Academic journal article MELUS

Birth and Death: Female Tradition and the Narrative Voice in Mary Doyle Curran's 'The Parish and the Hill.' (Irish-American Literature)

Academic journal article MELUS

Birth and Death: Female Tradition and the Narrative Voice in Mary Doyle Curran's 'The Parish and the Hill.' (Irish-American Literature)

Article excerpt

The myth of social mobility which fueled the immigration of Irish people to America throughout the nineteenth century proved to be ill-founded, for most Irish immigrants discovered that "being Irish and Catholic was also incompatible with becoming American or respectable" (Miller 399). And, as Kerby Miller persuasively argues, the institutions which the Irish associated themselves with in the United States provided conflicting messages about social position - the Democratic party endorsing the active pursuit of individual political rights and the Catholic church inviting passive acceptance of a plan that God had not yet revealed to his people. Thus, generations of Irish men passed on to their sons both a belief in their imminent social mobility and a fatalism about their social and religious persecution.

But if young Irish men saw little historical evidence of empowerment for immigrants, young Irish women saw even less. Until well into the twentieth century, many Irish-American women discovered in their matrilineage a legacy of powerlessness. Hasia Diner explains, for example, why Irish immigrant women so often resisted the possibility of reform offered by the women's suffrage movement in the late nineteenth century: "The feminists dreamed of a world where gender differences would blur to a minimum. The Irish fiercely believed in a world where gender differences gave order, balance, and rationality to human relations" (149). Indeed, as Diner contends in Erin's Daughters in America, Irish women remained skeptical about organized women's groups in part because they had always understood themselves to control both the emotional and the economic frontiers of their homes.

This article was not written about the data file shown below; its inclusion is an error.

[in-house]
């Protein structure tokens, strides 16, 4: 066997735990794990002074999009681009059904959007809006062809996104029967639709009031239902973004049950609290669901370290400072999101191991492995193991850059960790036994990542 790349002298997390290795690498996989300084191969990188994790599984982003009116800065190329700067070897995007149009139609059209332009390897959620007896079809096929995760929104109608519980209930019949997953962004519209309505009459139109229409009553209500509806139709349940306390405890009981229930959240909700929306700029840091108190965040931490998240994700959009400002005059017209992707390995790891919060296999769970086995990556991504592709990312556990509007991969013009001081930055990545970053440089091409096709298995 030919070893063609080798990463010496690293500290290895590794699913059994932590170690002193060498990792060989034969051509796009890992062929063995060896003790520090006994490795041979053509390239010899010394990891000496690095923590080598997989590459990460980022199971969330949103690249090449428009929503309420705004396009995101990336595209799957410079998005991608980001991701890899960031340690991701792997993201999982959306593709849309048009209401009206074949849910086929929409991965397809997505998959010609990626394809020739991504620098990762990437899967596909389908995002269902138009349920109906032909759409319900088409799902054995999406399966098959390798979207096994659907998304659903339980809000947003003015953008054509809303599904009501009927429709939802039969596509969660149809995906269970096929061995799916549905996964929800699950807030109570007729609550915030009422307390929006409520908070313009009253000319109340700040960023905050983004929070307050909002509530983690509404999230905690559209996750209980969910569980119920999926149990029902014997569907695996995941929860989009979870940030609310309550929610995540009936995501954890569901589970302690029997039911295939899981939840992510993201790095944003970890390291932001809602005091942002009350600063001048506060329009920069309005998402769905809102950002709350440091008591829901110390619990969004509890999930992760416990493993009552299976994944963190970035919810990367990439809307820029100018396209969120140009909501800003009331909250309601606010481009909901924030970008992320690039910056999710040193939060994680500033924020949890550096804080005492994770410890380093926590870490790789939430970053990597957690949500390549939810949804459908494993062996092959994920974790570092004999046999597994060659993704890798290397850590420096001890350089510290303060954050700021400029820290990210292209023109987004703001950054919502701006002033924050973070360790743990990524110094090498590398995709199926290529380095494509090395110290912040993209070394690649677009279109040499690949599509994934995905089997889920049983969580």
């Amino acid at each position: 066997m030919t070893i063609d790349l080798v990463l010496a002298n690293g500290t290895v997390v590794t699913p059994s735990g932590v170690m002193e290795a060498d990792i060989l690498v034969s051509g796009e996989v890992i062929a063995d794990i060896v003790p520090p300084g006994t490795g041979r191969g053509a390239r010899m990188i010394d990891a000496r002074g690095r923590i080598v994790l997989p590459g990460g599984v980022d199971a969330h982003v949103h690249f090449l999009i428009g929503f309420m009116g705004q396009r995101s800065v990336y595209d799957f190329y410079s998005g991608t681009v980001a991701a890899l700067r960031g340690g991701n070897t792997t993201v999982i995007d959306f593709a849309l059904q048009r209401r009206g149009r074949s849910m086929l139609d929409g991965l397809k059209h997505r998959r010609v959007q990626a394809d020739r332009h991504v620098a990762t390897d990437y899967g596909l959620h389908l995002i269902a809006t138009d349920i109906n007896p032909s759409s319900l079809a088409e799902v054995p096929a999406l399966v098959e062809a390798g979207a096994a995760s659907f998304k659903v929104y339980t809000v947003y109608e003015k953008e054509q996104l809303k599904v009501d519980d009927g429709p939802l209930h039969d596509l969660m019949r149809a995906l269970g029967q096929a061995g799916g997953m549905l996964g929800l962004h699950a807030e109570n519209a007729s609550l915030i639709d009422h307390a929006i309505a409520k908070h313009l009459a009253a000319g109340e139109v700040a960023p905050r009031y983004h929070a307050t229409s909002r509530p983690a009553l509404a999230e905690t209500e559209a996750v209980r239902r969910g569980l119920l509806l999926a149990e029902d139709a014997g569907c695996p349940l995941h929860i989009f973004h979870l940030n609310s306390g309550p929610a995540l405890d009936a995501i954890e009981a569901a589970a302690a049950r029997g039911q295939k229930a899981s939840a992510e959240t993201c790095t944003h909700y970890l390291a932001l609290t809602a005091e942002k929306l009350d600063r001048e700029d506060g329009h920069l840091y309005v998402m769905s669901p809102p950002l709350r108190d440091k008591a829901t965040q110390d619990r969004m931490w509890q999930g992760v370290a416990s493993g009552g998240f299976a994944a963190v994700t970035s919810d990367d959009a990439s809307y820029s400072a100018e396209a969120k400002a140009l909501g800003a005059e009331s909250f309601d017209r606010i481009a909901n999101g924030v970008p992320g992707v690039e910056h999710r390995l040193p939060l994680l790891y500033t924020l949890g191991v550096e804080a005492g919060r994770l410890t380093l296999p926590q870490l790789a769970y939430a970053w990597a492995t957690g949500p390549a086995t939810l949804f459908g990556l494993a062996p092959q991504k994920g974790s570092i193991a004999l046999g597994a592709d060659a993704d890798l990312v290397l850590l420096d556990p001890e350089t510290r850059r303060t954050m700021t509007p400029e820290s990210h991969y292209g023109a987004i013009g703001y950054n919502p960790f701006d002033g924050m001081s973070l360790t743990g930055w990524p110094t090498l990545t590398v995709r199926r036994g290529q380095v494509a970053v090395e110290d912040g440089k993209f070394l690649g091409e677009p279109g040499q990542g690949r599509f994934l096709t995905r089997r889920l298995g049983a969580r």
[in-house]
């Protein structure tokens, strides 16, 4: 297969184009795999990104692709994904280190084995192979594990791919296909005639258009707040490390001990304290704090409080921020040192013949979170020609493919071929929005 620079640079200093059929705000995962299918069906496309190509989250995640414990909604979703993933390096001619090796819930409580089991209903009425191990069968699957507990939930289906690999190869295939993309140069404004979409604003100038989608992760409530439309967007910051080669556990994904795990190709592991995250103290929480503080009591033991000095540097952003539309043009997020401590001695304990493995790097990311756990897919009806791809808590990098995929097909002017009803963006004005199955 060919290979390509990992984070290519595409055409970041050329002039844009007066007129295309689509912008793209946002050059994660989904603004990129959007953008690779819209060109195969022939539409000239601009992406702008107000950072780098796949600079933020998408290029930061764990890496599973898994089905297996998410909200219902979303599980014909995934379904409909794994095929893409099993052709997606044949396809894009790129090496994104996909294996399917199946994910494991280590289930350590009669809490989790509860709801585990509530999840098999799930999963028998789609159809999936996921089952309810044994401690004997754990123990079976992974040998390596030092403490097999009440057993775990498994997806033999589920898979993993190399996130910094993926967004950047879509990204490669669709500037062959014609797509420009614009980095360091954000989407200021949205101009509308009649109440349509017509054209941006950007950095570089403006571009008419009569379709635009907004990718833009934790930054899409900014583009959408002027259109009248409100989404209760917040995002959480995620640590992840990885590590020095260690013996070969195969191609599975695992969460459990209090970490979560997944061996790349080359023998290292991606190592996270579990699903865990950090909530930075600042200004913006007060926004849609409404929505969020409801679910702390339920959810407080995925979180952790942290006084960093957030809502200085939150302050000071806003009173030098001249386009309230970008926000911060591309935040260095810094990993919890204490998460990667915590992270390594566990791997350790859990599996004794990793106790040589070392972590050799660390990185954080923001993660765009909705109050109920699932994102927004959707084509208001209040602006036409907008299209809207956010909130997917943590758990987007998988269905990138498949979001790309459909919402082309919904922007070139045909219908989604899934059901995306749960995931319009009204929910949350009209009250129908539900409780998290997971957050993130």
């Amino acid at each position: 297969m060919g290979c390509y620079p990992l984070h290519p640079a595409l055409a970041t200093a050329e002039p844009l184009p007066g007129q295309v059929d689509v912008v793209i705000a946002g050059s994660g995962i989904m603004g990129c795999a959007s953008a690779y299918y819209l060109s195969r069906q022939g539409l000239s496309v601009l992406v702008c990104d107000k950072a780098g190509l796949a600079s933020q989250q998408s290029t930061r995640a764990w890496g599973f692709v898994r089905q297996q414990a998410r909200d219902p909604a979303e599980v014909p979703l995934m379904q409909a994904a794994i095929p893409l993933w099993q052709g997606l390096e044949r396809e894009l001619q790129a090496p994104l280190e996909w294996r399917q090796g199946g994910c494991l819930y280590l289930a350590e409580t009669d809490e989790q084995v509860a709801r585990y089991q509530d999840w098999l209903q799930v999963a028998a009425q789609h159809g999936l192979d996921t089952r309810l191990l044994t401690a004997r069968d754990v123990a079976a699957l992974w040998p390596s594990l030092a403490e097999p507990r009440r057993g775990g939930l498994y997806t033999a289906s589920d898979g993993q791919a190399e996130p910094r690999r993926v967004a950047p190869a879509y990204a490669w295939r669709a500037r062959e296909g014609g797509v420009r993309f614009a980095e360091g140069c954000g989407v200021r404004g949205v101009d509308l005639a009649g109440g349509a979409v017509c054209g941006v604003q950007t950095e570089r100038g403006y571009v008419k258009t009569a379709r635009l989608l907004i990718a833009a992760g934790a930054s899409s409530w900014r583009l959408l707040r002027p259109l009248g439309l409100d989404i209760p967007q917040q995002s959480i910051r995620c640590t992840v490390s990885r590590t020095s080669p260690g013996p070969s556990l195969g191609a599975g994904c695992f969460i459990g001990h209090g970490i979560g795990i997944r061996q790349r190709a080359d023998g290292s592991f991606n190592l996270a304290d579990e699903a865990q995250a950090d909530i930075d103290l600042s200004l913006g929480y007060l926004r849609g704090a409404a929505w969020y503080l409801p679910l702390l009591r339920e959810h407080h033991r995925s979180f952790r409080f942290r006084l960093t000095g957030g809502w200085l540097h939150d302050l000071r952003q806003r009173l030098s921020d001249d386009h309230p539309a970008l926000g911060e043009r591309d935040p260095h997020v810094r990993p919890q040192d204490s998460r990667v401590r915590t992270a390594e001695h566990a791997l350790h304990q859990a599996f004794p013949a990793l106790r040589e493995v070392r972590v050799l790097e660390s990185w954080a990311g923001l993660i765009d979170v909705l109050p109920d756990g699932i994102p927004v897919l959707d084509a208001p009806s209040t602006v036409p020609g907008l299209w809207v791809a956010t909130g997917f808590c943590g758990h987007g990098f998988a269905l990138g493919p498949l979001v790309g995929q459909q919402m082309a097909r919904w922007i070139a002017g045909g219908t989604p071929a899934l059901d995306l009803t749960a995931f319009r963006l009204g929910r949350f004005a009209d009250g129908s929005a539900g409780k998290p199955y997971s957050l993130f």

Emphasizing this tension concerning gender roles, Mary Doyle Curran's The Parish and the Hill, first published in 1948 and re-issued in 1986 by the Feminist Press, presents a fictionalized account of Irish immigrant life in Ward Four of Holyoke, Massachusetts, a world Curran knew well from her own youth. While recognizing the general frustration of the immigrants who "soon found that they had exchanged the English landlord for the Yankee mill owner" (2), Curran focuses her novel most specifically on women's experiences, refracting men's actions through the selective lens of the young female narrator, Mary O'Connor. Yet, in The Parish and the Hill, the politically powerless place of women is countered by the distinctive power of the narrative voice. Mary O'Connor's narrative is one of memory and commemoration: beginning each chapter with "I remember," she echoes her mother's rhythmic recounting of "birth and death, death and birth" from the local newspaper, creating her own account of literal and figurative birth and death in three generations of her extended family.

Indeed, Mary O'Connor's personal strength and her narrative voice reflect the honesty of a cooperative matrilineal heritage, a legacy which is continually contrasted to the competitive patrimony of hypocrisy and affectation divided among the male members of her family. When her mother is finally defeated - even silenced - by the end of the novel, Mary O'Connor takes up the subject of birth and death, transforming her mother's oral tradition into, simultaneously, a "warm, rich remembering" (69) and a lament for a dying Irish culture. Suggesting that female traditions give birth to the narrator's sense of identity, The Parish and the Hill affirms women's communities, celebrates the bond between mother and daughter, and demonstrates that the narrator's power emerges from the "mother tongue" of keening, from the elemental wail "Olagon!" - that "cry of the living clutching, clasping at the departing spirit of the dead" (70).

Reflecting accurately the realities of turn-of-the century immigrant life, female community in The Parish and the Hill is marginal, but it attains its energy from the narrator's choice to emphasize not woman's historical space of disempowerment, but rather woman's mythical place of power. …

Search by... Author
Show... All Results Primary Sources Peer-reviewed

Oops!

An unknown error has occurred. Please click the button below to reload the page. If the problem persists, please try again in a little while.